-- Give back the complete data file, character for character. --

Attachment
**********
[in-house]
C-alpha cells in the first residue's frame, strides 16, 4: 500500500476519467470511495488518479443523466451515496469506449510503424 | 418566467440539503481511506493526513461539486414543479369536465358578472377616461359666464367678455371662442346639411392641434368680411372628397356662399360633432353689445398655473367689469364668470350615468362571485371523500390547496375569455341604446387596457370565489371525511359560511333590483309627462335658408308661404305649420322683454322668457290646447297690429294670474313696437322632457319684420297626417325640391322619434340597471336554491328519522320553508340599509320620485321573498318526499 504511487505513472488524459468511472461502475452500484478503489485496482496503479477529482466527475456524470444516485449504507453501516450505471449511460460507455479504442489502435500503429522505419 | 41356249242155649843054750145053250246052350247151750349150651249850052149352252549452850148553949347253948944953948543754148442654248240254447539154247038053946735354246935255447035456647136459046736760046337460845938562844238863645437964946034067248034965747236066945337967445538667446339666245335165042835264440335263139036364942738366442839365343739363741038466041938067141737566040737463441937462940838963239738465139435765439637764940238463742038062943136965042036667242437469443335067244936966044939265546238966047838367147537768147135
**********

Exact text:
[in-house]
C-alpha cells in the first residue's frame, strides 16, 4: 500500500476519467470511495488518479443523466451515496469506449510503424 | 418566467440539503481511506493526513461539486414543479369536465358578472377616461359666464367678455371662442346639411392641434368680411372628397356662399360633432353689445398655473367689469364668470350615468362571485371523500390547496375569455341604446387596457370565489371525511359560511333590483309627462335658408308661404305649420322683454322668457290646447297690429294670474313696437322632457319684420297626417325640391322619434340597471336554491328519522320553508340599509320620485321573498318526499 504511487505513472488524459468511472461502475452500484478503489485496482496503479477529482466527475456524470444516485449504507453501516450505471449511460460507455479504442489502435500503429522505419 | 41356249242155649843054750145053250246052350247151750349150651249850052149352252549452850148553949347253948944953948543754148442654248240254447539154247038053946735354246935255447035456647136459046736760046337460845938562844238863645437964946034067248034965747236066945337967445538667446339666245335165042835264440335263139036364942738366442839365343739363741038466041938067141737566040737463441937462940838963239738465139435765439637764940238463742038062943136965042036667242437469443335067244936966044939265546238966047838367147537768147135